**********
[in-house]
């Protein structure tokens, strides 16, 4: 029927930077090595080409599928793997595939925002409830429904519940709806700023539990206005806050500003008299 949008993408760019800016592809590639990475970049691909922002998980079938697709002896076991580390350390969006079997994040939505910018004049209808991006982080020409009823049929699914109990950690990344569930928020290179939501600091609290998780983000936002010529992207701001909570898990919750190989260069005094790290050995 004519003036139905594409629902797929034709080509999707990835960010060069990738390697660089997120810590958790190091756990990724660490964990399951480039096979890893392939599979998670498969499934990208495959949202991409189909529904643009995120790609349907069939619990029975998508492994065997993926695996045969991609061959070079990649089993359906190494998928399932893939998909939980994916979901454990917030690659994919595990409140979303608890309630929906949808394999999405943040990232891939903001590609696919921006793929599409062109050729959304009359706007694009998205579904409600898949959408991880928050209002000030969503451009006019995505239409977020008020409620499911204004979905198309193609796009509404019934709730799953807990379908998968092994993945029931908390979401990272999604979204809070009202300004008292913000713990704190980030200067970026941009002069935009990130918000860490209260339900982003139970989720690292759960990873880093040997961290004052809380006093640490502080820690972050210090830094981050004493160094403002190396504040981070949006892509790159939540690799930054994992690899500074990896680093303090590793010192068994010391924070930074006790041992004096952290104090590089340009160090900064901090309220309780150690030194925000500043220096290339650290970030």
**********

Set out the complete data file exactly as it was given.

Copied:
[in-house]
């Protein structure tokens, strides 16, 4: 029927930077090595080409599928793997595939925002409830429904519940709806700023539990206005806050500003008299 949008993408760019800016592809590639990475970049691909922002998980079938697709002896076991580390350390969006079997994040939505910018004049209808991006982080020409009823049929699914109990950690990344569930928020290179939501600091609290998780983000936002010529992207701001909570898990919750190989260069005094790290050995 004519003036139905594409629902797929034709080509999707990835960010060069990738390697660089997120810590958790190091756990990724660490964990399951480039096979890893392939599979998670498969499934990208495959949202991409189909529904643009995120790609349907069939619990029975998508492994065997993926695996045969991609061959070079990649089993359906190494998928399932893939998909939980994916979901454990917030690659994919595990409140979303608890309630929906949808394999999405943040990232891939903001590609696919921006793929599409062109050729959304009359706007694009998205579904409600898949959408991880928050209002000030969503451009006019995505239409977020008020409620499911204004979905198309193609796009509404019934709730799953807990379908998968092994993945029931908390979401990272999604979204809070009202300004008292913000713990704190980030200067970026941009002069935009990130918000860490209260339900982003139970989720690292759960990873880093040997961290004052809380006093640490502080820690972050210090830094981050004493160094403002190396504040981070949006892509790159939540690799930054994992690899500074990896680093303090590793010192068994010391924070930074006790041992004096952290104090590089340009160090900064901090309220309780150690030194925000500043220096290339650290970030």